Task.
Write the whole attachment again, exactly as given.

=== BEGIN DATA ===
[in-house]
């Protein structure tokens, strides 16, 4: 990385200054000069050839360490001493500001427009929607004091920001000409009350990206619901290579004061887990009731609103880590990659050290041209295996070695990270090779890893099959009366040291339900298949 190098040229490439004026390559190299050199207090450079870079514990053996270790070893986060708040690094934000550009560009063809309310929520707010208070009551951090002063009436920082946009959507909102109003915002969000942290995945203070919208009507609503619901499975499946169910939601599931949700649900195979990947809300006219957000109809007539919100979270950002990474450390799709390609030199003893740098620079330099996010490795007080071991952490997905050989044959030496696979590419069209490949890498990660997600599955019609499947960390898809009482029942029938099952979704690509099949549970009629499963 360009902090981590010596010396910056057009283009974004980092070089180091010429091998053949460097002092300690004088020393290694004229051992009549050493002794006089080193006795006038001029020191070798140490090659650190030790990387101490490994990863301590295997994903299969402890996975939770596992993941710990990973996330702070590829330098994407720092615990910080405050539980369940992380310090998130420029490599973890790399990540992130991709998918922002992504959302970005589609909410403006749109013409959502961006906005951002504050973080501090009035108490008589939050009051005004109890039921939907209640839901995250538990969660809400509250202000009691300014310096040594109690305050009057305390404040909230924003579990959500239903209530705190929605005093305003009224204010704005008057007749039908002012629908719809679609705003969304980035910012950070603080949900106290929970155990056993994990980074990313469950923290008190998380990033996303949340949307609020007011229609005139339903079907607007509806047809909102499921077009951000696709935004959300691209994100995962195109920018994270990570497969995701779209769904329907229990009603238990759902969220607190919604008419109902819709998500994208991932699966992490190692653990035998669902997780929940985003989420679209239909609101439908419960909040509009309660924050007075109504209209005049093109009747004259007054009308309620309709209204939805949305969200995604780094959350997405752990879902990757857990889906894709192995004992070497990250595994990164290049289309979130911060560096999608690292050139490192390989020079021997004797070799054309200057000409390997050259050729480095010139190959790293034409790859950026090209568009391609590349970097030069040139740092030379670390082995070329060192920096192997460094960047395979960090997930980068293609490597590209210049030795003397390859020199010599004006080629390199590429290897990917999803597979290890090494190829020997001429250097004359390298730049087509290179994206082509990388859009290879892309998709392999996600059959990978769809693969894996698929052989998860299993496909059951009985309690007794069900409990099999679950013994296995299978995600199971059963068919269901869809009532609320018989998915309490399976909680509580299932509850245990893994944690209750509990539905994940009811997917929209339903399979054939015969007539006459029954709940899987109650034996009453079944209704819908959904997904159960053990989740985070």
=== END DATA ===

[in-house]
């Protein structure tokens, strides 16, 4: 990385200054000069050839360490001493500001427009929607004091920001000409009350990206619901290579004061887990009731609103880590990659050290041209295996070695990270090779890893099959009366040291339900298949 190098040229490439004026390559190299050199207090450079870079514990053996270790070893986060708040690094934000550009560009063809309310929520707010208070009551951090002063009436920082946009959507909102109003915002969000942290995945203070919208009507609503619901499975499946169910939601599931949700649900195979990947809300006219957000109809007539919100979270950002990474450390799709390609030199003893740098620079330099996010490795007080071991952490997905050989044959030496696979590419069209490949890498990660997600599955019609499947960390898809009482029942029938099952979704690509099949549970009629499963 360009902090981590010596010396910056057009283009974004980092070089180091010429091998053949460097002092300690004088020393290694004229051992009549050493002794006089080193006795006038001029020191070798140490090659650190030790990387101490490994990863301590295997994903299969402890996975939770596992993941710990990973996330702070590829330098994407720092615990910080405050539980369940992380310090998130420029490599973890790399990540992130991709998918922002992504959302970005589609909410403006749109013409959502961006906005951002504050973080501090009035108490008589939050009051005004109890039921939907209640839901995250538990969660809400509250202000009691300014310096040594109690305050009057305390404040909230924003579990959500239903209530705190929605005093305003009224204010704005008057007749039908002012629908719809679609705003969304980035910012950070603080949900106290929970155990056993994990980074990313469950923290008190998380990033996303949340949307609020007011229609005139339903079907607007509806047809909102499921077009951000696709935004959300691209994100995962195109920018994270990570497969995701779209769904329907229990009603238990759902969220607190919604008419109902819709998500994208991932699966992490190692653990035998669902997780929940985003989420679209239909609101439908419960909040509009309660924050007075109504209209005049093109009747004259007054009308309620309709209204939805949305969200995604780094959350997405752990879902990757857990889906894709192995004992070497990250595994990164290049289309979130911060560096999608690292050139490192390989020079021997004797070799054309200057000409390997050259050729480095010139190959790293034409790859950026090209568009391609590349970097030069040139740092030379670390082995070329060192920096192997460094960047395979960090997930980068293609490597590209210049030795003397390859020199010599004006080629390199590429290897990917999803597979290890090494190829020997001429250097004359390298730049087509290179994206082509990388859009290879892309998709392999996600059959990978769809693969894996698929052989998860299993496909059951009985309690007794069900409990099999679950013994296995299978995600199971059963068919269901869809009532609320018989998915309490399976909680509580299932509850245990893994944690209750509990539905994940009811997917929209339903399979054939015969007539006459029954709940899987109650034996009453079944209704819908959904997904159960053990989740985070």